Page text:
According to her brother, Gao is an introvert. She is afraid of others’ gossiping about how this is her second marriage. Remarriage is looked down upon in many rural areas. “I knew her husband was brutal, but I never knew he was so dehumanizing to her. But she never talks about this with our relatives,” her brother said.
Gao is not the only rural woman to silently suffer domestic abuse. According to a survey conducted in 2007 by the Family Law and Women Study Center of Southwest University of Political Science and Law, 61 percent of rural women are unwilling to make their abuse open to the public and fewer than 30 percent are willing to ask help from the village committee, the police or other organizations.
“Compared with urban women who have regular work and stable income, undereducated rural women are passive. Especially those women who suffer from domestic abuse who give in and tolerate abuse: it only inflates the arrogance of the abuser,” Chen Wei, the director of the center, said.
Effort Urgently Needed
Understanding of domestic abuse is weak in rural areas. People consider abuse a private domestic matter and rarely seek public assistance. The idea of domestic shame remains deeply rooted.
“Most women are reluctant to tell this kind of thing to others. It is difficult for related organizations to aid victims. In order to resolve such problems, the continuing education of rural people is indispensable and urgent,” Chen said.
The inferior family status is another main reason for domestic abuse against women. Most rural women are economically dependent on their husbands, so they are forced into a subordinate position in the family. The idea that men are superior to women is prevalent in rural China.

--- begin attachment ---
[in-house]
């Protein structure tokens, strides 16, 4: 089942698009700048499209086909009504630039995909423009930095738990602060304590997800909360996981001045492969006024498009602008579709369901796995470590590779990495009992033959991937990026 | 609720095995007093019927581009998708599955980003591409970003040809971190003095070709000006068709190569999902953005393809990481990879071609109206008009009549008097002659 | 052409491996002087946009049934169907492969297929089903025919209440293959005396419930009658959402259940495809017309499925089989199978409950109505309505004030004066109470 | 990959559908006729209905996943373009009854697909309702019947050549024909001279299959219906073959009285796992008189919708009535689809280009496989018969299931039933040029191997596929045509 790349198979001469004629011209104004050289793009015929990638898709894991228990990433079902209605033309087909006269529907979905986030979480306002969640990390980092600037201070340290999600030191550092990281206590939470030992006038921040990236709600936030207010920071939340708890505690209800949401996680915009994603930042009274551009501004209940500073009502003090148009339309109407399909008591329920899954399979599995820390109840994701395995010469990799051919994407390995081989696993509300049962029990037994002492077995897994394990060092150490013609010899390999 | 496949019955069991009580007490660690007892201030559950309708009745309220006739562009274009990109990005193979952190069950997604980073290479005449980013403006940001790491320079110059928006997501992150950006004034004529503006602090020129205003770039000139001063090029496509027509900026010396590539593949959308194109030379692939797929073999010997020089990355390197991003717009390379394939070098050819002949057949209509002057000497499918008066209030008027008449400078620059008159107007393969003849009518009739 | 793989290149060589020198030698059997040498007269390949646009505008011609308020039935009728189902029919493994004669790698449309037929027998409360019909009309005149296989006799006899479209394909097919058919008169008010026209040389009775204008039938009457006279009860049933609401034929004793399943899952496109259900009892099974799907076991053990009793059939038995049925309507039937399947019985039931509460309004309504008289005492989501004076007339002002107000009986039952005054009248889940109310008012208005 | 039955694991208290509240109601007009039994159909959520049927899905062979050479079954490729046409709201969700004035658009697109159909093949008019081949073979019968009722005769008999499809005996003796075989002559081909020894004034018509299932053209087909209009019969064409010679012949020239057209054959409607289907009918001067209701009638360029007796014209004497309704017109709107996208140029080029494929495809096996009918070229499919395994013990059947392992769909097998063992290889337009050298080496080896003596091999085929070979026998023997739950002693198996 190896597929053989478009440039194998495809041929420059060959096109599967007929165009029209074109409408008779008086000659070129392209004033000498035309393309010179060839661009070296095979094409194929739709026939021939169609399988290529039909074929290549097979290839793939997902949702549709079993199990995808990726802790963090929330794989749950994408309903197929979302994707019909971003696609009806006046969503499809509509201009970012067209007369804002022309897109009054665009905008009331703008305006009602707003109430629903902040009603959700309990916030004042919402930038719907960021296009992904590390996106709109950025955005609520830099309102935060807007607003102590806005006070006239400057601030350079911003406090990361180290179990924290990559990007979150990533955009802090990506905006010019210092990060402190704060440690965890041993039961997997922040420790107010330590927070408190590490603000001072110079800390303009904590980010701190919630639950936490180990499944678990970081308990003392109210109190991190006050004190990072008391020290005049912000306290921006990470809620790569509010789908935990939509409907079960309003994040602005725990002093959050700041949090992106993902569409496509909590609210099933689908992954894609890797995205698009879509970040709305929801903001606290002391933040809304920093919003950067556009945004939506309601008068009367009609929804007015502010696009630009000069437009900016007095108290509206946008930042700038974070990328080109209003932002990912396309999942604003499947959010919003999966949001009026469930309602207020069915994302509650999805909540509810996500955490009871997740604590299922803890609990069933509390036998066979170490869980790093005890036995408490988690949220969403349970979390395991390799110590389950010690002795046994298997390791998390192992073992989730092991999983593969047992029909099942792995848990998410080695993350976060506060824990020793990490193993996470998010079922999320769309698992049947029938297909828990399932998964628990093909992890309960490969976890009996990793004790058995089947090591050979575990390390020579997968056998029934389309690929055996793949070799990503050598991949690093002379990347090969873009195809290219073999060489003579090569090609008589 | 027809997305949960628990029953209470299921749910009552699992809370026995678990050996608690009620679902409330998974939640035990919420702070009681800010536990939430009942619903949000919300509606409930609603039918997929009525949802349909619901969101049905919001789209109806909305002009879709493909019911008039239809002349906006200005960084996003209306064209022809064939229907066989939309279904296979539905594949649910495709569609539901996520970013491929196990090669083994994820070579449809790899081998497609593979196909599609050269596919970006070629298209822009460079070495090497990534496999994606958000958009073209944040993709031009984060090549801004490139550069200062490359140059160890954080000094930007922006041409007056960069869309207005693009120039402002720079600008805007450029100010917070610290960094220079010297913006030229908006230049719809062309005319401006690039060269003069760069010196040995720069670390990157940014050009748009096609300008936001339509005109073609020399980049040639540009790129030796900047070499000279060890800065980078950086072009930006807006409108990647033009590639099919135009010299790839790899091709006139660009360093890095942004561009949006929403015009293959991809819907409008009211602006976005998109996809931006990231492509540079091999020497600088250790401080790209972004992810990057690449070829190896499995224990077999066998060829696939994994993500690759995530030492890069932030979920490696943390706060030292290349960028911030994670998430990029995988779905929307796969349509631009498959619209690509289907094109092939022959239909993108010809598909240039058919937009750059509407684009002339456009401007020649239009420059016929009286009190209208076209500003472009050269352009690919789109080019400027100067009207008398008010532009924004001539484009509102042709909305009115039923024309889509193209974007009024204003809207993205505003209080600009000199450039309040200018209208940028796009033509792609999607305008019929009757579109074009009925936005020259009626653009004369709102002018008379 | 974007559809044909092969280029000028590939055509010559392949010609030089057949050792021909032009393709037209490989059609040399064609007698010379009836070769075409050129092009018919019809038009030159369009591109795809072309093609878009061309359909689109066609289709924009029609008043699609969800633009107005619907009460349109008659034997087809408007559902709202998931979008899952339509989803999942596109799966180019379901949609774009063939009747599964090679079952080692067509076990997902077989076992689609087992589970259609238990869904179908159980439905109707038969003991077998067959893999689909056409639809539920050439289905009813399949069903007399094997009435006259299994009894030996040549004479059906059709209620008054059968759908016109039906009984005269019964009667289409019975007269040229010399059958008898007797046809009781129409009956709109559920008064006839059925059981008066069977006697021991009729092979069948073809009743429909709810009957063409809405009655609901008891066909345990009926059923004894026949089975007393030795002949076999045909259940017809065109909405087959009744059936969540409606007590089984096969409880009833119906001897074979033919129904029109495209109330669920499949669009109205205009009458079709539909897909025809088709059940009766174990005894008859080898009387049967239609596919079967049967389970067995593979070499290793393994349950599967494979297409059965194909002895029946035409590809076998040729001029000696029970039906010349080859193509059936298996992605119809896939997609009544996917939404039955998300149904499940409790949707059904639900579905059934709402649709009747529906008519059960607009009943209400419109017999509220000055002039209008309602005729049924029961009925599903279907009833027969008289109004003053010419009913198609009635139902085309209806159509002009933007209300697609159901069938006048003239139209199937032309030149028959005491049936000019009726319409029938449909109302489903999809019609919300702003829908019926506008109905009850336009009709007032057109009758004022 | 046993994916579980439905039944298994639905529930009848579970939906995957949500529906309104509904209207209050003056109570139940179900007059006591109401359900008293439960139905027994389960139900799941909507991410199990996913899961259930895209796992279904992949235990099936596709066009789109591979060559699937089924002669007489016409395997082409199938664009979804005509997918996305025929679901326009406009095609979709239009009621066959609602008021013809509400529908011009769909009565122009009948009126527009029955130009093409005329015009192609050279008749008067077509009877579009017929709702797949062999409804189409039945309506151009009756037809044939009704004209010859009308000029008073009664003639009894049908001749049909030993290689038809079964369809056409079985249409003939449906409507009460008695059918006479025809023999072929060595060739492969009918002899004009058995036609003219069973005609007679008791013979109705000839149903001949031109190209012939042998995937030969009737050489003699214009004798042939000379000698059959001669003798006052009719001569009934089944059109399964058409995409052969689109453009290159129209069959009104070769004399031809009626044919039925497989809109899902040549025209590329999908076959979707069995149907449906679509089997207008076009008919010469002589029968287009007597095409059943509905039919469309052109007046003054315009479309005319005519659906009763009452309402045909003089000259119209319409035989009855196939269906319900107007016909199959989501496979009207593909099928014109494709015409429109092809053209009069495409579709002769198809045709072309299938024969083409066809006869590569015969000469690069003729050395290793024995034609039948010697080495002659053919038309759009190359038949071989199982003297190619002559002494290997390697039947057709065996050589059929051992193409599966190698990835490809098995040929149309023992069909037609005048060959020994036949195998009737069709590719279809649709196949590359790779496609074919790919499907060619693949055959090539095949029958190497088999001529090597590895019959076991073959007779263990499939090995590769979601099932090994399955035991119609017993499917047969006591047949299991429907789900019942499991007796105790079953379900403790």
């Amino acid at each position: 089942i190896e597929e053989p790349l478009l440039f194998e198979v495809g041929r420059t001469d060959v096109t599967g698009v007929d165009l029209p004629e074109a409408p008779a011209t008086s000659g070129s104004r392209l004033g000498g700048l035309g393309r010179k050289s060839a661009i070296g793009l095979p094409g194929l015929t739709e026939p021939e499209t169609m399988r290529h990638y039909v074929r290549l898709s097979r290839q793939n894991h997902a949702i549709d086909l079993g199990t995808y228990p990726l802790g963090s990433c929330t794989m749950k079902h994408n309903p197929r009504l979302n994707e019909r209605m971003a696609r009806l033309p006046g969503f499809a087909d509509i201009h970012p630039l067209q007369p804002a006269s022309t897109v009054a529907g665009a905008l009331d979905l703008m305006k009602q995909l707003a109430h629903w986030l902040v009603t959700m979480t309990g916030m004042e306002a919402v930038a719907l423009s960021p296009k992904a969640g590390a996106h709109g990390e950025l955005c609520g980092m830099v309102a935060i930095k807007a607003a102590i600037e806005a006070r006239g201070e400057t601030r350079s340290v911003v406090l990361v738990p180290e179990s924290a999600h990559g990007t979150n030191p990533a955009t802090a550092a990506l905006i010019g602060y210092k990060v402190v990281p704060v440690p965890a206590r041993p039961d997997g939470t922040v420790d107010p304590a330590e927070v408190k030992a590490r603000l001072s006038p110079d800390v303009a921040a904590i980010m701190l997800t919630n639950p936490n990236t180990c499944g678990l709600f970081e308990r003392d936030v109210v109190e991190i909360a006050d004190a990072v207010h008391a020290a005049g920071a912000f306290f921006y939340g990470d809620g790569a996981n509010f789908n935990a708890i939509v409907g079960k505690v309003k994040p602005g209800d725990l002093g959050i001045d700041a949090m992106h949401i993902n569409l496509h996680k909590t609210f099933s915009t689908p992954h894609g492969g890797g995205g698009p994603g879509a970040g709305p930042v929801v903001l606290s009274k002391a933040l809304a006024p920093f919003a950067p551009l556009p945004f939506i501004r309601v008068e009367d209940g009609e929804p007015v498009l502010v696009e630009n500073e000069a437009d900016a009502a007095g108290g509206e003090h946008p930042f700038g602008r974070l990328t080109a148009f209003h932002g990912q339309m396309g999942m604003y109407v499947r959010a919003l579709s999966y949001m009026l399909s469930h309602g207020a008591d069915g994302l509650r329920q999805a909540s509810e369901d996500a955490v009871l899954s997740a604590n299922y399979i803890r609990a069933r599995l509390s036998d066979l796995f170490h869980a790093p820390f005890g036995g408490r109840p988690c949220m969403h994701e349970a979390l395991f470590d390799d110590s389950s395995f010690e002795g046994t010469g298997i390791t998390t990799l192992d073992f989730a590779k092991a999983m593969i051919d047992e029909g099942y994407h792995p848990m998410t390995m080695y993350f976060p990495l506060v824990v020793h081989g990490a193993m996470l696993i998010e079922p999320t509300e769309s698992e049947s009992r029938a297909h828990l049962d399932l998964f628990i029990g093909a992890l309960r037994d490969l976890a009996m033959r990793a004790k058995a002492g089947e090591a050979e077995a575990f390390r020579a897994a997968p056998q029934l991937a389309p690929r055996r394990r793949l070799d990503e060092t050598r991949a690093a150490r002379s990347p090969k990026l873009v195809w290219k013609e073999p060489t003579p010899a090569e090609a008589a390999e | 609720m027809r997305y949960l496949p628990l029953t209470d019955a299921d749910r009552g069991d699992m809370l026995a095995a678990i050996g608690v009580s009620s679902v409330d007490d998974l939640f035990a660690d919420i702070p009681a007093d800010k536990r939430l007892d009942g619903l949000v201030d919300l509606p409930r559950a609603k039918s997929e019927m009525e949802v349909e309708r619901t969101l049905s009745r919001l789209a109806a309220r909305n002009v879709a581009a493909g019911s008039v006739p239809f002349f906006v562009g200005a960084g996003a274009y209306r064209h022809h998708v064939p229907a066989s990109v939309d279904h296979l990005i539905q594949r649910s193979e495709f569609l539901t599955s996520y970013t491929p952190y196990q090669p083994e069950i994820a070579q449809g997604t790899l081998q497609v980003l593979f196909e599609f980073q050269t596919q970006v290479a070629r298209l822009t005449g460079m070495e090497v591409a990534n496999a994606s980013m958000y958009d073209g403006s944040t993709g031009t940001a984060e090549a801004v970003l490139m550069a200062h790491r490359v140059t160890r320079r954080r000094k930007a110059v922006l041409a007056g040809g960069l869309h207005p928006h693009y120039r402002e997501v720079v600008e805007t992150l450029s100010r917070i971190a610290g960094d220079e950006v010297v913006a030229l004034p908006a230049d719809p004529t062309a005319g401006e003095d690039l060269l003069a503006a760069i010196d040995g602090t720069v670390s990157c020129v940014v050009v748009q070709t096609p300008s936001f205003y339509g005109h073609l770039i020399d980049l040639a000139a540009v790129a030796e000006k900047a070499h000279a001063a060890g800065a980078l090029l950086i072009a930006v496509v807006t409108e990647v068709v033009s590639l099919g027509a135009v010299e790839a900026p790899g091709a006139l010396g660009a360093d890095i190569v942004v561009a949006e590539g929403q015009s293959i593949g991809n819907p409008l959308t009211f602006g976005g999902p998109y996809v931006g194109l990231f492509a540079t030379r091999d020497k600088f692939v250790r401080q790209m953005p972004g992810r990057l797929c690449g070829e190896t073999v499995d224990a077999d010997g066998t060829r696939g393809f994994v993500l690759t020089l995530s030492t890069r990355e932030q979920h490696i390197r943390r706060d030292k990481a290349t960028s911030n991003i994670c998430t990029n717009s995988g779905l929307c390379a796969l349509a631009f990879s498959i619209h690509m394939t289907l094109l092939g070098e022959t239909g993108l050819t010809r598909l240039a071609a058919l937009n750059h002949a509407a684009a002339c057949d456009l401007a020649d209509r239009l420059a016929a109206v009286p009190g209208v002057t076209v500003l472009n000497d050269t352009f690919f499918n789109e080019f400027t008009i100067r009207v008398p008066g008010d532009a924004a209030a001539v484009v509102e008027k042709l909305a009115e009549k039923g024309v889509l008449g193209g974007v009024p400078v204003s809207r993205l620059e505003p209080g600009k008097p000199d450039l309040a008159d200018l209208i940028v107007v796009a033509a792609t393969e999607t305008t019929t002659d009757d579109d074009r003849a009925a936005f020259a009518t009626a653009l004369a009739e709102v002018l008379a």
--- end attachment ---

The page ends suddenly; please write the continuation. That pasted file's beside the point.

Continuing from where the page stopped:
“The concept stems from gender inequalities. But if rural women have regular work and independent income, their inferior condition may change. Government must create more job opportunities for them in the local area. That is a good way to enhance their status in the family,” Chen said.
The frequency of domestic abuse in rural areas also reflects shortcomings in the legal system. The private nature of the abuse shuts out law enforcement from preventing it.
“Current laws attach more importance to the aftermath of a violent episode, but do nothing to prevent and curb continuous violent behavior,” Shi Jimin, a lawyer at the Yancheng law office, said.
The national legal code still lacks laws to deal with domestic abuse. Presently some 25 provinces have added domestic abuse regulations to their own legal codes.
Seven government departments, including those connected to public security, justice, civil affairs, health and law, as well as the All-China Women’s Federation, issued a legal guidebook on the prevention and ending of domestic violence last year. However, without national laws and courts to hear cases of abuse, the guide is just paper.
Psychological counseling is also limited in rural areas. Many village committees, rural women’s associations and many other NGOs only function as legal consulting rooms. “If the psychological intervention is accessible to both abusers and victims, it may help to ease households in which abuse is a frequent problem,” Liu Yuxiang, a sociologist in Hengyang Normal University, said.